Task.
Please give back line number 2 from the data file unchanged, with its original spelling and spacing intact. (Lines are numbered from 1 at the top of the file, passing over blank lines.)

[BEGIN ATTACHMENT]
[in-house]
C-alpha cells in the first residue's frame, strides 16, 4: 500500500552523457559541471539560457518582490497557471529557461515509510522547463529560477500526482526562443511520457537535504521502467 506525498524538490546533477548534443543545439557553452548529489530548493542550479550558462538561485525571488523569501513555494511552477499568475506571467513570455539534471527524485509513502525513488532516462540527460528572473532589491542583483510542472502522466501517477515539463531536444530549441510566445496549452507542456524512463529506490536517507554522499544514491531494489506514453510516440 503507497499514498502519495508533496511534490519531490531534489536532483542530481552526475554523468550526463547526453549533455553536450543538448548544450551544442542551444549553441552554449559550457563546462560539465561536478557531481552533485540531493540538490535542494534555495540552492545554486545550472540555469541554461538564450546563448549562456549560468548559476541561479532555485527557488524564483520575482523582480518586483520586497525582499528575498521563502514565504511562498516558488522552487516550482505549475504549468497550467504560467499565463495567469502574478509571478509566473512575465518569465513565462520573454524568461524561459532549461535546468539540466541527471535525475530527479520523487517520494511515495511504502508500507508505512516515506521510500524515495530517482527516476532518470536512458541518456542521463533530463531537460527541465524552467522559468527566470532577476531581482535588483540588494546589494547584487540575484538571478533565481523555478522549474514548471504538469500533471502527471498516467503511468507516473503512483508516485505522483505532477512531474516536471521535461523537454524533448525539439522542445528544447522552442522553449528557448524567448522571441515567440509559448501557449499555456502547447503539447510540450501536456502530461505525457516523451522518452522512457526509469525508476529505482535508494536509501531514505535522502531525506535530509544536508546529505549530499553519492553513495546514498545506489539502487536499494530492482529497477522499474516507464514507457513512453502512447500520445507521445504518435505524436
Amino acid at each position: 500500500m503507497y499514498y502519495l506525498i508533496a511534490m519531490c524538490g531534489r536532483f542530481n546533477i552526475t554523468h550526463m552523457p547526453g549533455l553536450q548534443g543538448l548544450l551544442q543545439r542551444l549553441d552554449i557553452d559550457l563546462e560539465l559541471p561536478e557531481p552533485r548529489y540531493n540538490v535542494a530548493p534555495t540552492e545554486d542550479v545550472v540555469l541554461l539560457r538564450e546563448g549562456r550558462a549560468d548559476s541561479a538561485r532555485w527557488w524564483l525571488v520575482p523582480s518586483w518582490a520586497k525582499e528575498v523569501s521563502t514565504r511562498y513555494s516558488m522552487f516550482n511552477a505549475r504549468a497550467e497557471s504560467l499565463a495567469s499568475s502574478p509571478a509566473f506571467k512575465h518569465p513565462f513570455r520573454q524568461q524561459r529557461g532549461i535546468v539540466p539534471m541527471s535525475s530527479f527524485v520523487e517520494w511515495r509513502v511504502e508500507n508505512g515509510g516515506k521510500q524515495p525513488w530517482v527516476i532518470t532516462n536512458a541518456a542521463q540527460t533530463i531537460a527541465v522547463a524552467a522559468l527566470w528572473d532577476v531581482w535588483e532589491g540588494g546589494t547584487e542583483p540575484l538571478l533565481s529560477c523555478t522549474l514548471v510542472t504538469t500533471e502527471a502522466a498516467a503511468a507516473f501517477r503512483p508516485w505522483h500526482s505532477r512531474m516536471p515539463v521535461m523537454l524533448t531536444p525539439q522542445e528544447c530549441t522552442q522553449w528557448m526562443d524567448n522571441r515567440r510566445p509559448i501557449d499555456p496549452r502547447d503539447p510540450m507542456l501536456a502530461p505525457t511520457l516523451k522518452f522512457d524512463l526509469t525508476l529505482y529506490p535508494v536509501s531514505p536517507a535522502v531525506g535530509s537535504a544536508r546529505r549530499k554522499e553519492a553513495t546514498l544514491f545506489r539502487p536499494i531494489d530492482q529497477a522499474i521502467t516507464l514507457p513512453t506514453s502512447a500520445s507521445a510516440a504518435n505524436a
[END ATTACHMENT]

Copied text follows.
C-alpha cells in the first residue's frame, strides 16, 4: 500500500552523457559541471539560457518582490497557471529557461515509510522547463529560477500526482526562443511520457537535504521502467 506525498524538490546533477548534443543545439557553452548529489530548493542550479550558462538561485525571488523569501513555494511552477499568475506571467513570455539534471527524485509513502525513488532516462540527460528572473532589491542583483510542472502522466501517477515539463531536444530549441510566445496549452507542456524512463529506490536517507554522499544514491531494489506514453510516440 503507497499514498502519495508533496511534490519531490531534489536532483542530481552526475554523468550526463547526453549533455553536450543538448548544450551544442542551444549553441552554449559550457563546462560539465561536478557531481552533485540531493540538490535542494534555495540552492545554486545550472540555469541554461538564450546563448549562456549560468548559476541561479532555485527557488524564483520575482523582480518586483520586497525582499528575498521563502514565504511562498516558488522552487516550482505549475504549468497550467504560467499565463495567469502574478509571478509566473512575465518569465513565462520573454524568461524561459532549461535546468539540466541527471535525475530527479520523487517520494511515495511504502508500507508505512516515506521510500524515495530517482527516476532518470536512458541518456542521463533530463531537460527541465524552467522559468527566470532577476531581482535588483540588494546589494547584487540575484538571478533565481523555478522549474514548471504538469500533471502527471498516467503511468507516473503512483508516485505522483505532477512531474516536471521535461523537454524533448525539439522542445528544447522552442522553449528557448524567448522571441515567440509559448501557449499555456502547447503539447510540450501536456502530461505525457516523451522518452522512457526509469525508476529505482535508494536509501531514505535522502531525506535530509544536508546529505549530499553519492553513495546514498545506489539502487536499494530492482529497477522499474516507464514507457513512453502512447500520445507521445504518435505524436